travelling with alzheimer

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New Member

Date Joined Jul 2014
Total Posts : 1
   Posted 7/8/2014 2:06 AM (GMT -6)   
My mom has AD - middle stage. She has it combined with vascular dementia. At times she is "fine" relatively speaking but at other times she is completely lost and confused. One thing that she keeps on mentioning no matter what stage she is in is her desire to travel once more to see the Redwood trees in Sequoia. We used to live in California and visit Sequoia every year during school vacation. my mom is 88 years old and we now live a 15 hour flight away from California. I'm afraid that if i don't grant my mom this wish of seeing the Redwood trees once more it will be on my conscience for the rest of my life - that i didn't do it or didn't do enough for her.
i realize that she will probably not remember being there a short time later but...
How dangerous is it to fly with her for 15 straight hours? will this confuse her even more? should i just ignore this request and not feel guilty about it. Apart from the AD she is in good physical health for her age.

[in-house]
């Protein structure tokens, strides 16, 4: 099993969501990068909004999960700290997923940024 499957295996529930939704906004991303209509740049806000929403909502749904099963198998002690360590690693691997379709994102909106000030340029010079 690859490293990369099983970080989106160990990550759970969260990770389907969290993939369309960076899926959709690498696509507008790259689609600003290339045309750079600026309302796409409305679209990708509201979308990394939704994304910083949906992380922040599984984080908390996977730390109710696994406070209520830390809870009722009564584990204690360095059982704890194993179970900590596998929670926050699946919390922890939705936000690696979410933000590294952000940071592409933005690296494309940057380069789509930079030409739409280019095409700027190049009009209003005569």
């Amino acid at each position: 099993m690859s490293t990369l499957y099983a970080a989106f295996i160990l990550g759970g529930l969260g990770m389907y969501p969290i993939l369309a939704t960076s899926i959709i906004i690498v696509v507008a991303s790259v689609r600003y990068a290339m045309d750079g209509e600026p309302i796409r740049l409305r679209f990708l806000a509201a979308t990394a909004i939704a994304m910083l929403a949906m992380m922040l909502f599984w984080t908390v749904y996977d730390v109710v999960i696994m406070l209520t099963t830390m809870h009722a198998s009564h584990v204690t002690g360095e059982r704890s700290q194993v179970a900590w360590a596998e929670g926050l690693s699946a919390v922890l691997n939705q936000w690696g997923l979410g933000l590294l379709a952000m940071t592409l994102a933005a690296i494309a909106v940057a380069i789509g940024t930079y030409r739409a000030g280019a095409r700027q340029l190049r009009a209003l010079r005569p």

i would appreciate hearing from someone that has experienced travelling with an AD patient.

Steve n Dallas
Veteran Member

Date Joined Mar 2008
Total Posts : 4840
   Posted 7/8/2014 3:35 AM (GMT -6)   
Tough call.. Does she get unruly or combative? Being stuck on a plane with no where to go could be painful for everyone... Then there's the trip back.

Could maybe put together a slide show or power point of Sequoia.

Veteran Member

Date Joined Oct 2006
Total Posts : 2082
   Posted 7/8/2014 6:21 PM (GMT -6)   
I agree with Steve. I know my dad, even when we'd take him to where he wanted to go, would be ready to leave as soon as we got there. Easy when it's 30 minutes away.

You might be able to find an HD video of the PBS type about the trees and parks that could be watched and enjoyed a little closer to home. I can't travel due to my own medical reasons and I enjoy watching these types of shows, especially the fly-over shots they take.

We probably all have regrets, but keep in mind that she did get to enjoy these things at one point in her life. Those memories, though they may be fading for her now, are good memories. A trip that would be hard on a healthier person would probably not evoke the same feelings.
55 yr. old--CD over 43 yr. Hemi-colectomy '01; spinal cord injury '01; fistulae since '97; enteropathic arthritis, chronic pain, muscle spasms, scoliosis, rotator cuff injuries

Sometimes I have a wicked sense of humor, other times I have no humor at all, but most of the time I just have no sense.
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